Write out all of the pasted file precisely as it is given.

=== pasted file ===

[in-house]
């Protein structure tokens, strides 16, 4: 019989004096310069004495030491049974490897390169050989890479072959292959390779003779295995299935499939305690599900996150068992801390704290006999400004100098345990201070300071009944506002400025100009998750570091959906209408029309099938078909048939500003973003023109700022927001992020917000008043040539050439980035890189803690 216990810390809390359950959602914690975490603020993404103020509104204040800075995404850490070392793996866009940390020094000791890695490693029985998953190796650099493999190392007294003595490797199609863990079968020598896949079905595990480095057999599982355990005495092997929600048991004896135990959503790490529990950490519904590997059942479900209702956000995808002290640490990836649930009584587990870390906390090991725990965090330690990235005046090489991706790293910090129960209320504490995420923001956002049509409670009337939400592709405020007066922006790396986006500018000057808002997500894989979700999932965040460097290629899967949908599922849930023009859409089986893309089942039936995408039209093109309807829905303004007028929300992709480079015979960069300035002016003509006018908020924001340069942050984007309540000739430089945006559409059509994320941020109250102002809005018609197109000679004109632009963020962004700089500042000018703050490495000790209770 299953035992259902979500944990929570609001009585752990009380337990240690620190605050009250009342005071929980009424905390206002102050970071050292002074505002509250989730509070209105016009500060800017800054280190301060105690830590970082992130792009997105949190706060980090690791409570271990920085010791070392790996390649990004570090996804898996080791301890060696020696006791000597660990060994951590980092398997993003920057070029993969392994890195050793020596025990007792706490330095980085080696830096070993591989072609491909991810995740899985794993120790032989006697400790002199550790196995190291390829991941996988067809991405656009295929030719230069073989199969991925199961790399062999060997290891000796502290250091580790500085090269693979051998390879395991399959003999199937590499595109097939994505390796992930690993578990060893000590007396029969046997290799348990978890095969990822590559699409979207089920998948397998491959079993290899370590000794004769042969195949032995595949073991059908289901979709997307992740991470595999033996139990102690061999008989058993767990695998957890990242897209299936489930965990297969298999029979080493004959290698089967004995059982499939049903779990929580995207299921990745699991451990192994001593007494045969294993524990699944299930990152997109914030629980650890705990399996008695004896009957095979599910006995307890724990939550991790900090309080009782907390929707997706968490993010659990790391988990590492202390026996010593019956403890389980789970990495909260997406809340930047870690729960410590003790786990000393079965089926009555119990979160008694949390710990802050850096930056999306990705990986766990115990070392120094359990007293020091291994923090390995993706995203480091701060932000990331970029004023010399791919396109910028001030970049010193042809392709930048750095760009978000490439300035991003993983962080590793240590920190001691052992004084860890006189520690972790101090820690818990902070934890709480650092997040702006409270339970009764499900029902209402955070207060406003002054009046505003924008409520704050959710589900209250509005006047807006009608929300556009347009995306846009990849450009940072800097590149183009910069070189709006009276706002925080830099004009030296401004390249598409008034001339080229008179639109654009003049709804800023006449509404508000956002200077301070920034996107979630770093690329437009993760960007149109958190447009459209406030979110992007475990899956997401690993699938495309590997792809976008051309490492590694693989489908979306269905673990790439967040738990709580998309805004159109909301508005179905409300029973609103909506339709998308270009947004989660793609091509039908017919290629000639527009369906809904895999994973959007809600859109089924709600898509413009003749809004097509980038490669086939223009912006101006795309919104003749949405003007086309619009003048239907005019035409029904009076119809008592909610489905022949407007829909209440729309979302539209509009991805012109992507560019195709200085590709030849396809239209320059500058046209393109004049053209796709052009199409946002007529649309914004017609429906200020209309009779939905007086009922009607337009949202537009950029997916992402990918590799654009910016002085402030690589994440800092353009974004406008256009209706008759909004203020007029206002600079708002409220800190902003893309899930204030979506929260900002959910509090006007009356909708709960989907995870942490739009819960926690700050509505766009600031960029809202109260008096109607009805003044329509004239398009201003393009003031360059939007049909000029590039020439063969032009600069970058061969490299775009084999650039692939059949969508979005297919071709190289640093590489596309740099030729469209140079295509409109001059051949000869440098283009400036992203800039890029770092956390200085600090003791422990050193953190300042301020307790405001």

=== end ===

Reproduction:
[in-house]
């Protein structure tokens, strides 16, 4: 019989004096310069004495030491049974490897390169050989890479072959292959390779003779295995299935499939305690599900996150068992801390704290006999400004100098345990201070300071009944506002400025100009998750570091959906209408029309099938078909048939500003973003023109700022927001992020917000008043040539050439980035890189803690 216990810390809390359950959602914690975490603020993404103020509104204040800075995404850490070392793996866009940390020094000791890695490693029985998953190796650099493999190392007294003595490797199609863990079968020598896949079905595990480095057999599982355990005495092997929600048991004896135990959503790490529990950490519904590997059942479900209702956000995808002290640490990836649930009584587990870390906390090991725990965090330690990235005046090489991706790293910090129960209320504490995420923001956002049509409670009337939400592709405020007066922006790396986006500018000057808002997500894989979700999932965040460097290629899967949908599922849930023009859409089986893309089942039936995408039209093109309807829905303004007028929300992709480079015979960069300035002016003509006018908020924001340069942050984007309540000739430089945006559409059509994320941020109250102002809005018609197109000679004109632009963020962004700089500042000018703050490495000790209770 299953035992259902979500944990929570609001009585752990009380337990240690620190605050009250009342005071929980009424905390206002102050970071050292002074505002509250989730509070209105016009500060800017800054280190301060105690830590970082992130792009997105949190706060980090690791409570271990920085010791070392790996390649990004570090996804898996080791301890060696020696006791000597660990060994951590980092398997993003920057070029993969392994890195050793020596025990007792706490330095980085080696830096070993591989072609491909991810995740899985794993120790032989006697400790002199550790196995190291390829991941996988067809991405656009295929030719230069073989199969991925199961790399062999060997290891000796502290250091580790500085090269693979051998390879395991399959003999199937590499595109097939994505390796992930690993578990060893000590007396029969046997290799348990978890095969990822590559699409979207089920998948397998491959079993290899370590000794004769042969195949032995595949073991059908289901979709997307992740991470595999033996139990102690061999008989058993767990695998957890990242897209299936489930965990297969298999029979080493004959290698089967004995059982499939049903779990929580995207299921990745699991451990192994001593007494045969294993524990699944299930990152997109914030629980650890705990399996008695004896009957095979599910006995307890724990939550991790900090309080009782907390929707997706968490993010659990790391988990590492202390026996010593019956403890389980789970990495909260997406809340930047870690729960410590003790786990000393079965089926009555119990979160008694949390710990802050850096930056999306990705990986766990115990070392120094359990007293020091291994923090390995993706995203480091701060932000990331970029004023010399791919396109910028001030970049010193042809392709930048750095760009978000490439300035991003993983962080590793240590920190001691052992004084860890006189520690972790101090820690818990902070934890709480650092997040702006409270339970009764499900029902209402955070207060406003002054009046505003924008409520704050959710589900209250509005006047807006009608929300556009347009995306846009990849450009940072800097590149183009910069070189709006009276706002925080830099004009030296401004390249598409008034001339080229008179639109654009003049709804800023006449509404508000956002200077301070920034996107979630770093690329437009993760960007149109958190447009459209406030979110992007475990899956997401690993699938495309590997792809976008051309490492590694693989489908979306269905673990790439967040738990709580998309805004159109909301508005179905409300029973609103909506339709998308270009947004989660793609091509039908017919290629000639527009369906809904895999994973959007809600859109089924709600898509413009003749809004097509980038490669086939223009912006101006795309919104003749949405003007086309619009003048239907005019035409029904009076119809008592909610489905022949407007829909209440729309979302539209509009991805012109992507560019195709200085590709030849396809239209320059500058046209393109004049053209796709052009199409946002007529649309914004017609429906200020209309009779939905007086009922009607337009949202537009950029997916992402990918590799654009910016002085402030690589994440800092353009974004406008256009209706008759909004203020007029206002600079708002409220800190902003893309899930204030979506929260900002959910509090006007009356909708709960989907995870942490739009819960926690700050509505766009600031960029809202109260008096109607009805003044329509004239398009201003393009003031360059939007049909000029590039020439063969032009600069970058061969490299775009084999650039692939059949969508979005297919071709190289640093590489596309740099030729469209140079295509409109001059051949000869440098283009400036992203800039890029770092956390200085600090003791422990050193953190300042301020307790405001």